Posted By: JDRPiano

Re: Best music editions? - 10/26/17 02:11 AM

Hello everyone!!

Thank you all so much for your informative responses! In response to Lakeviewsteve, yes, I have heard of "Urtext" editions and I own several Urtext edition scores as well by various publishing companies such as G. Henle (Verlag), Editio Musica Budapest, and Konemann Musica Budapest (this edition is rare but very authoritative and awesome!). I have recently discovered Boosey & Hawkes (actually, the night that I started this thread) and some other editions such as Durand and Berenreiter. Any other editions for Rachmaninoff Sonata No. 1 that I should know about? I really would love to have the best edition possible as I do with all of my other music. On another note, I hear that the new G. Schirmer Performance editions (the ones with dark brownish ends and some kind of portrait in the middle) are very good, anyone have an objection to that so I can keep note of it? Thank you all again for your posts!
Posted By: WhoDwaldi

Re: Best music editions? - 10/26/17 03:10 AM

There is a relatively new selection of Schumann, in an urtext by Dover, which looks pretty good—not discussed much on PW.

Schumann Urtext Dover

Posted By: JDRPiano

Re: Best music editions? - 10/26/17 03:24 AM

Thanks for the link WhoDwaldi! Will definitely purchase the two volumes as I am preparing to learn Schumann's Papillions next quarter!
Posted By: BruceD

Re: Best music editions? - 10/26/17 03:58 AM

Originally Posted by WhoDwaldi
There is a relatively new selection of Schumann, in an urtext by Dover, which looks pretty good—not discussed much on PW.

Schumann Urtext Dover



A user on Amazon commented:

Only thing is... Dover claims the book's binding is "Lay flat." It may be, but it's not flat enough for me. The solution is simple: go to your nearest Staples and rebind the book with a spiral. Then you can really enjoy your Schumann without hassle!

... which has always been one of my primary complaints with Dover.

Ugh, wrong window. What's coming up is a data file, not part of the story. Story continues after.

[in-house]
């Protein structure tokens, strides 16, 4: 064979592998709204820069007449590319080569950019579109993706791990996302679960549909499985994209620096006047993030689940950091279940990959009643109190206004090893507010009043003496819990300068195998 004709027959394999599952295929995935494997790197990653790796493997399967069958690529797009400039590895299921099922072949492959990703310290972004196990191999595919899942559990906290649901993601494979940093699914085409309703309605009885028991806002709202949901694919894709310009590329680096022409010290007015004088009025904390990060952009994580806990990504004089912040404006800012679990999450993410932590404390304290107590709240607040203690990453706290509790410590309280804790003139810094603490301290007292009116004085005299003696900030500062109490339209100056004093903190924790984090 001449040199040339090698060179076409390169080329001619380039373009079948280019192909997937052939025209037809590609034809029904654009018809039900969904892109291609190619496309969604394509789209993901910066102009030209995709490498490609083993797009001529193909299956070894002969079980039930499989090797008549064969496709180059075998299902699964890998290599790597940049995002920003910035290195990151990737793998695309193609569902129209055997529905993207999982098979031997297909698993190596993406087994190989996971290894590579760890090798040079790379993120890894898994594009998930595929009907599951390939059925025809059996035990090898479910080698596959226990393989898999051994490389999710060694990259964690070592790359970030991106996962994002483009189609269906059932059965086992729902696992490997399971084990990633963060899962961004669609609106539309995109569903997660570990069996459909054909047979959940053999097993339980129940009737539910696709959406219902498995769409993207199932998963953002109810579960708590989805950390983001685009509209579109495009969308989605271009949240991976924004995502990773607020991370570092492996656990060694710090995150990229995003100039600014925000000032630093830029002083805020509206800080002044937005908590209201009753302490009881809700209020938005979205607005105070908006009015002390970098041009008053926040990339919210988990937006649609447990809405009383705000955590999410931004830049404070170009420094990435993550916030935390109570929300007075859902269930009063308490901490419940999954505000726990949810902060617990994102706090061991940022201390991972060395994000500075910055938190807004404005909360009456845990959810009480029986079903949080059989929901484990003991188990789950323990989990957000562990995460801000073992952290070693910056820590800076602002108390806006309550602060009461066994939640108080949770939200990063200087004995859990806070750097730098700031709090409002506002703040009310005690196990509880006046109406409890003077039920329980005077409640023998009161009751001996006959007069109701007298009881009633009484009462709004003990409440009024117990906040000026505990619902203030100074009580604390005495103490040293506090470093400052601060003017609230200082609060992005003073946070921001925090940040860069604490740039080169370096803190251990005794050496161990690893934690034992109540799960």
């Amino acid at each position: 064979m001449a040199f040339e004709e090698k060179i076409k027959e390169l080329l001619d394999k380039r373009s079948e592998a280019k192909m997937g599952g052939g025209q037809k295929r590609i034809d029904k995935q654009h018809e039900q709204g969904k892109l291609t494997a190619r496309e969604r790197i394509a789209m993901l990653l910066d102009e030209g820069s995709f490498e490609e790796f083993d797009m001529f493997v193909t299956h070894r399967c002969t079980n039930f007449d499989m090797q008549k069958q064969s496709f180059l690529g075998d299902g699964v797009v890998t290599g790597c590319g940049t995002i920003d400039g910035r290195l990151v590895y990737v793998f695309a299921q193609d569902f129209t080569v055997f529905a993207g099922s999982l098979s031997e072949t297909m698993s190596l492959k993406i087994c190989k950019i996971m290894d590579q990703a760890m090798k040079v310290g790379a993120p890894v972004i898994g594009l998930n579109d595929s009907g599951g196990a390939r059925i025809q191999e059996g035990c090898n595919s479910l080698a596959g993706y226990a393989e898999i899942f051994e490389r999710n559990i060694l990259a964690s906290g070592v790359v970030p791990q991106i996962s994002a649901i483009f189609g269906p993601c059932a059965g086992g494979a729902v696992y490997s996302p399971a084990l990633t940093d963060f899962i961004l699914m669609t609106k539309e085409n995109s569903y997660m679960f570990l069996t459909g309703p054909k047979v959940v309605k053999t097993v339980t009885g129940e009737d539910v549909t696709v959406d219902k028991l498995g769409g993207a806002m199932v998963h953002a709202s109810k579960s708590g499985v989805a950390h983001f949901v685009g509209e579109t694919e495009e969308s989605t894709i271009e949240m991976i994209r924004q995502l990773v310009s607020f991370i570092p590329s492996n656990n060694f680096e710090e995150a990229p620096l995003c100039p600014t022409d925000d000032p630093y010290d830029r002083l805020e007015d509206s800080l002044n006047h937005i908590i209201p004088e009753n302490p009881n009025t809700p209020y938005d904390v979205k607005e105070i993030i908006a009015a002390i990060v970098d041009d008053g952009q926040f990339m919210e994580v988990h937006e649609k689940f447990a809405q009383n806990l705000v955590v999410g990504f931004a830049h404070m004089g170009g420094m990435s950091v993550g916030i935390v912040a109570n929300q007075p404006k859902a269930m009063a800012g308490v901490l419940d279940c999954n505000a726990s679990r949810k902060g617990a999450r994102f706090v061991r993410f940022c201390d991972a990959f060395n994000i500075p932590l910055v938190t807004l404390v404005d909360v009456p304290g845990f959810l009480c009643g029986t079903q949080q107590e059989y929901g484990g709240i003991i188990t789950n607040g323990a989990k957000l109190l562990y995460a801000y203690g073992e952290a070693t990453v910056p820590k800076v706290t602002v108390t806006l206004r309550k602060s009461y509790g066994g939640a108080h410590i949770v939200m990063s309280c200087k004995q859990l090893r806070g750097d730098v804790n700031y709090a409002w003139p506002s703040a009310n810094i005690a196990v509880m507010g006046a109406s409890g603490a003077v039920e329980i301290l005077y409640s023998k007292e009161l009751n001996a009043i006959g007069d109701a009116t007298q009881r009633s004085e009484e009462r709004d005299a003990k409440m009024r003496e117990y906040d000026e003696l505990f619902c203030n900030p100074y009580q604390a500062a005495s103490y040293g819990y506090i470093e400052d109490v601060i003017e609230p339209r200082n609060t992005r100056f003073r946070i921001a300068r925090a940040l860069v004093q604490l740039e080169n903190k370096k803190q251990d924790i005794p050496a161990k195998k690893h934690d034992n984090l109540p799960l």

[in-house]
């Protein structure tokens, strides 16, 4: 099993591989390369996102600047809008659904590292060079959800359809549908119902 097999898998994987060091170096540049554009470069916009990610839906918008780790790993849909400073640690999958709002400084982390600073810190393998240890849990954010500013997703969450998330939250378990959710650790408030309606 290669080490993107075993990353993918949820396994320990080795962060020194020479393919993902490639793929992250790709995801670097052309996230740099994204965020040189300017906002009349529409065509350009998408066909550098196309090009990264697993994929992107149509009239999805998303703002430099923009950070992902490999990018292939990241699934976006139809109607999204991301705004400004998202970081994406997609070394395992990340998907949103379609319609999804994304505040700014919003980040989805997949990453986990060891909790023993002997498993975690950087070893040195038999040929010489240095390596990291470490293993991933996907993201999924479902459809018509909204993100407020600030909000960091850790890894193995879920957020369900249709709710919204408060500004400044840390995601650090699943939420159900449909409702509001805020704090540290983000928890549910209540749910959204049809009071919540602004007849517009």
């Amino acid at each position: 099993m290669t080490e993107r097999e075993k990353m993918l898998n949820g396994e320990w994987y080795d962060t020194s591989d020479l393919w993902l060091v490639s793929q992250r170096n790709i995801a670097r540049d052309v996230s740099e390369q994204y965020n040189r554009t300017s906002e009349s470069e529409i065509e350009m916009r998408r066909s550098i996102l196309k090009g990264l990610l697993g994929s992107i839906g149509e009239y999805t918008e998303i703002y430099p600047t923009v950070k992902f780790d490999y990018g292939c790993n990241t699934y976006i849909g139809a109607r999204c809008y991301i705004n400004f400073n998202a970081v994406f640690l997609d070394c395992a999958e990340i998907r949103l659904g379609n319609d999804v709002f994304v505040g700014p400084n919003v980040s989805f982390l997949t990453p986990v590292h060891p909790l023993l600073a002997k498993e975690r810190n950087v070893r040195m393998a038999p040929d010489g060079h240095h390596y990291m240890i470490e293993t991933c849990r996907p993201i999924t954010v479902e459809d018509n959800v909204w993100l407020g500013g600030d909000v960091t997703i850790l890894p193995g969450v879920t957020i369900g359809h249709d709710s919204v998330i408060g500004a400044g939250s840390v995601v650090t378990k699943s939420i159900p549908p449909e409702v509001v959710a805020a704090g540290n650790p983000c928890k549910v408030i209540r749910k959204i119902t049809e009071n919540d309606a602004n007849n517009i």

Regards,
Posted By: wr

Re: Best music editions? - 10/27/17 02:40 AM

Originally Posted by JDRPiano
I have recently discovered Boosey & Hawkes (actually, the night that I started this thread) and some other editions such as Durand and Berenreiter. Any other editions for Rachmaninoff Sonata No. 1 that I should know about? I really would love to have the best edition possible as I do with all of my other music.


A relatively recent edition (2012) of the Rachmaninoff sonata is a Russian edition from P. Jurgenson. I haven't seen it or read anything about it. The San Francisco public library has it, so, since you are in northern California, you may want to check it out, either directly from them or via interlibrary loan.

Other than that, there really aren't all that many editions of that piece among the top tier of publishers. Henle hasn't gotten around to it yet, but I am guessing they will eventually. Personally, if ordering it today, I'd choose either Boosey or International. One of my favorite Rachmaninoff editions in my library is the International edition of the Etudes-Tableaux op. 39, which has a decent sewn binding that seems indestructible and it is easy to read, so I'm a little biased in favor of them.
Posted By: Lakeviewsteve

Re: Best music editions? - 10/27/17 03:58 AM

Hi there JDRPiano. Thank you for your response. G. Henle Verlag, a German company, published several Urtext editions by Rachmaninoff just a few years back after the copyright expired in Germany because their copyright law is life plus 70 years. Since he died in 1943 the first year they were eligible to be published in Germany was 2013. Unfortunately the Sonata no 1 hasn't been published by them yet (as mentioned in WR's post above). I have their volume of 24 Preludes and in my opinion it is excellent!

Here is a link:

http://www.henleusa.com/en/detail/index.html?Title=24+Préludes_1200

All the best / Steve